OG: This is the first play I’ve ever written. It was kind of a challenge just figuring out how to write I guess, just developing the story and making the dialogue sound natural was a challenge.
RGZ: I was in a playwriting class this last semester and it was an inspiration. It was really helpful to have people give me feedback, so I had several drafts and people gave me several ideas… like [the fact] that no one else showed up to audition. It’s nice getting different perspectives. I think in my first draft there weren’t as many moments of levity, and it was more serious and just very technical and thought oriented. So, it was fun finding out how to translate that to theatricality.
MW: What is your level of involvement with the casting and production of the play?
AH: I chose not to have high involvement in the casting process because the writers get to decide how much they want to talk in those sorts of situations. I loved being there for it and seeing the ways people took the characters and I did express some opinions, but I wanted to hand the reins over to Sofia and Julia [Etrusco], who’s the stage manager, and let them have most of the say in it because I wrote the play and they can do with it what they want.
OG: I sat in on the conversation with the director and the stage managers and provided my feedback, but I wanted to leave the casting up to them because it’s the directors job to cast it. I am directing another one, so I cast that show and that was fun. We had a lot of great people audition for that one too, so it was just a fun time to get to see everyone act and see everyone’s different interpretations of the parts.
RGZ: Pretty involved. I didn’t have the final say in who was cast but because it’s such a difficult play to cast, the director chose to involve me quite a bit, especially because I had to rewrite so much of it and she really made sure that my intentions were being followed which was cool.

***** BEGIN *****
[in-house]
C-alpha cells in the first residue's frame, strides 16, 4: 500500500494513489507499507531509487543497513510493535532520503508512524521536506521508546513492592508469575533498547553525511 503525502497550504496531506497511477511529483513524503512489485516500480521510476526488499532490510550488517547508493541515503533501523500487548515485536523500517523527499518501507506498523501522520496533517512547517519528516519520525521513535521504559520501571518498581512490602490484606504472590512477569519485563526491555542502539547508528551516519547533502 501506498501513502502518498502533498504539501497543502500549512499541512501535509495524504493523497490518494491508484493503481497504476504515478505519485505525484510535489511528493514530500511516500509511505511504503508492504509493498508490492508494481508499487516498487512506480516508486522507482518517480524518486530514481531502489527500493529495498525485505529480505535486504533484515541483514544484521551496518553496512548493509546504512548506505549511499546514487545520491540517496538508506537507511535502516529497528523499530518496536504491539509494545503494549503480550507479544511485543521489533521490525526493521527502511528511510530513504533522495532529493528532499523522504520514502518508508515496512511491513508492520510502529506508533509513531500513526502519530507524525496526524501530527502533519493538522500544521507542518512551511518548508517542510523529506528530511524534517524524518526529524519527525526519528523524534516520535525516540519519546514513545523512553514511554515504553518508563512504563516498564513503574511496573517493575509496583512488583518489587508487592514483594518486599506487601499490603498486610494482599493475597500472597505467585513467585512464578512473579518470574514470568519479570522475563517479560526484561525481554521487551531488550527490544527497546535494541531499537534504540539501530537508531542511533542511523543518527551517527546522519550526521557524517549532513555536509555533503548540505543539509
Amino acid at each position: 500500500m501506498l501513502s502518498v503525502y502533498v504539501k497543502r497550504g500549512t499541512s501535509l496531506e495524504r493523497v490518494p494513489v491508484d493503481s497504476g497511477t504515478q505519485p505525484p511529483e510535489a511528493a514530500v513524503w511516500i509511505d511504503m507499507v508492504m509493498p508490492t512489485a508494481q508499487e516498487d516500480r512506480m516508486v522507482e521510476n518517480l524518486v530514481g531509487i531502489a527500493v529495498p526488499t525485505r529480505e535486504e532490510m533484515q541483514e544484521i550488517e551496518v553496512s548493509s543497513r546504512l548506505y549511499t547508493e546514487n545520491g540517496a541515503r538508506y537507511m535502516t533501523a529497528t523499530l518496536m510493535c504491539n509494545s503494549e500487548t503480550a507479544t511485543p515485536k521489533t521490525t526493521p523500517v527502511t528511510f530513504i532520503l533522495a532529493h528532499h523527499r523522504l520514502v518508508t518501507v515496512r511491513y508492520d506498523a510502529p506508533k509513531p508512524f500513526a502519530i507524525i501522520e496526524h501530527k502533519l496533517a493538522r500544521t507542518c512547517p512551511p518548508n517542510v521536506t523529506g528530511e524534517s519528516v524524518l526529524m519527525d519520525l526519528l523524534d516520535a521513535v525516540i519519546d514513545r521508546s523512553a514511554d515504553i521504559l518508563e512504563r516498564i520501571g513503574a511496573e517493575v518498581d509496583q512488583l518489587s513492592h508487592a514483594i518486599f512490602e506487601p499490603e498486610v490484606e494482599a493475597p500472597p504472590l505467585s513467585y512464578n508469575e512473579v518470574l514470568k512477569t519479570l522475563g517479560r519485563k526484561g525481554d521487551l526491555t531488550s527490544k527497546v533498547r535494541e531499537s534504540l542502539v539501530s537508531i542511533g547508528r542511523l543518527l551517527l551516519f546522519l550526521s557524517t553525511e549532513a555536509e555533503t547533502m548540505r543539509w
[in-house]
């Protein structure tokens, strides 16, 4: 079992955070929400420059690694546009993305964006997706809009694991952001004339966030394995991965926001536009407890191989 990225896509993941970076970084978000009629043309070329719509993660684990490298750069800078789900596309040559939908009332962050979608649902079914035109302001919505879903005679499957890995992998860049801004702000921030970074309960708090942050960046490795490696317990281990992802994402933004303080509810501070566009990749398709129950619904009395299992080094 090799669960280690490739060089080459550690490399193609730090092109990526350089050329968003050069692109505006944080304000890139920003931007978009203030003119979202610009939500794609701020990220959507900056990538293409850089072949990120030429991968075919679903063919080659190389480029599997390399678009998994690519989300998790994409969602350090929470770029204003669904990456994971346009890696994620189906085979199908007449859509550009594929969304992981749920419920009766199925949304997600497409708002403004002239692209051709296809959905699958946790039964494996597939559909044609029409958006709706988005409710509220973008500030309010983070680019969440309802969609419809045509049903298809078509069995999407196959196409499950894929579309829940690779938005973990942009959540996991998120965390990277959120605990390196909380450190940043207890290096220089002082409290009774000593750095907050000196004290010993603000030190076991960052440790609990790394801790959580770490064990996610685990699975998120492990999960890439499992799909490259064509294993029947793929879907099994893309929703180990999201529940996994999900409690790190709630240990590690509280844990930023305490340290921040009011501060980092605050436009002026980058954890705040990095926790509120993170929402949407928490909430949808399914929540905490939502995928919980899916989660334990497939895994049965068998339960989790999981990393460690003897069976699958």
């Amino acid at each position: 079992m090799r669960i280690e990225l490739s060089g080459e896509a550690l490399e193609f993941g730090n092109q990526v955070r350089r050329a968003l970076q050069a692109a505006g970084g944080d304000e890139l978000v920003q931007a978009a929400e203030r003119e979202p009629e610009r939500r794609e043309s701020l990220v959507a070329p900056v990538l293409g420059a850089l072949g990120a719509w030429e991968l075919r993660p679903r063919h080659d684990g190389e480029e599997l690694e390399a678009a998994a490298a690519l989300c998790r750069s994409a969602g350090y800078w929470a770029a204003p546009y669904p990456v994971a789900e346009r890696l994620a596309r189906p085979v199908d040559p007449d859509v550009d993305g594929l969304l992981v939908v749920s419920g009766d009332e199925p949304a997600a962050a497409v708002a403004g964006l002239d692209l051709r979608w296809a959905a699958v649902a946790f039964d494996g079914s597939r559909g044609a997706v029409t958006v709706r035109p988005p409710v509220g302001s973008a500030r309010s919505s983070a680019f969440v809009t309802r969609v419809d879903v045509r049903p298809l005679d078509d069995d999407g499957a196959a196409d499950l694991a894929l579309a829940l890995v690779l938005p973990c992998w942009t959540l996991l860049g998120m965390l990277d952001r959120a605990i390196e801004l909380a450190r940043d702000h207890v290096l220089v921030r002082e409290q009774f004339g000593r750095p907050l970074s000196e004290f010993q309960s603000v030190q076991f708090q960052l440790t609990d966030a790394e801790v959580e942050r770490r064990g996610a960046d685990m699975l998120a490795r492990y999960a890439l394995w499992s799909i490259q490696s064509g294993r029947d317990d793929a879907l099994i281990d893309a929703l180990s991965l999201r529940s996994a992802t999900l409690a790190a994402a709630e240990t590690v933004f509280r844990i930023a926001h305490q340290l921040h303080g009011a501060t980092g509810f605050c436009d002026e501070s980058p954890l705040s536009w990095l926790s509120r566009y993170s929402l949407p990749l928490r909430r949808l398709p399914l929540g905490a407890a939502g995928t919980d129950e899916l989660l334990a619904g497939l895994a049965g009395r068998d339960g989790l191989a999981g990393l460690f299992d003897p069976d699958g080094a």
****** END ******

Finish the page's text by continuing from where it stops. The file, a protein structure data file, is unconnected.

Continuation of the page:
MW: Is there a specific moment that you’ve either been most excited about or just something that you’re really looking forward to in the whole writing, casting, and production processes?
AH: I would say the most exciting part was getting the email that said my play had been selected. And then, we got to meet with the directors and I got to hear for the first time how people had taken my play upon their first read of it… so it was really cool to hear things people thought of the play, because no one else had really read it up to that point besides the committee, and then also being able to hear their initial ideas of like ‘oh, it would be really funny if we could do this’ because my play is the only comedy in the show this year.
OG: I think I’m just excited to see the things I wrote develop into a three dimensional production. And I think it’s going to be cool to see what the actors and what the director come up with because… their visions are different then exactly what I have in my head, and I’m excited to see what that is.
RGZ: I’m really looking forward to seeing it on stage and I’m also looking forward to seeing it two different places because it’s gonna be at the College American Theatre Festival as well and I’m really excited to see the difference. I’m excited to see it especially because it will probably be different people who are cast.
MW: Will the College American Theatre Festival production be the original version that you wrote?
RGZ: I don’t know, I guess it depends on who is cast.
MW: Would you say that your playwriting has informed your role as a director?
OG: I think of it as two separate things. I feel like I wrote the play, and I’m done with that and I’ve kind of sent it off into the world, and now my focus is mostly on the directing and that’s my top priority right now. Rachael wrote the play that I’m directing and it’s a beautiful play, so I’m dedicated to making that writing come through on stage
MW: Would you ever be interested in directing a play that you wrote?
OG: Yeah, I think I might be one day but, specifically, I didn’t want to direct the play I wrote for this. I think I was more interested in seeing someone else’s interpretation because I wanted to leave it in the hands of someone else and just see what they come up with.
The 2020 One Acts Play Festival will be held on Alexander Stage February 13-15 @8pm and February 15-16 @2pm. Get your tickets HERE.Come! Watch! Vote!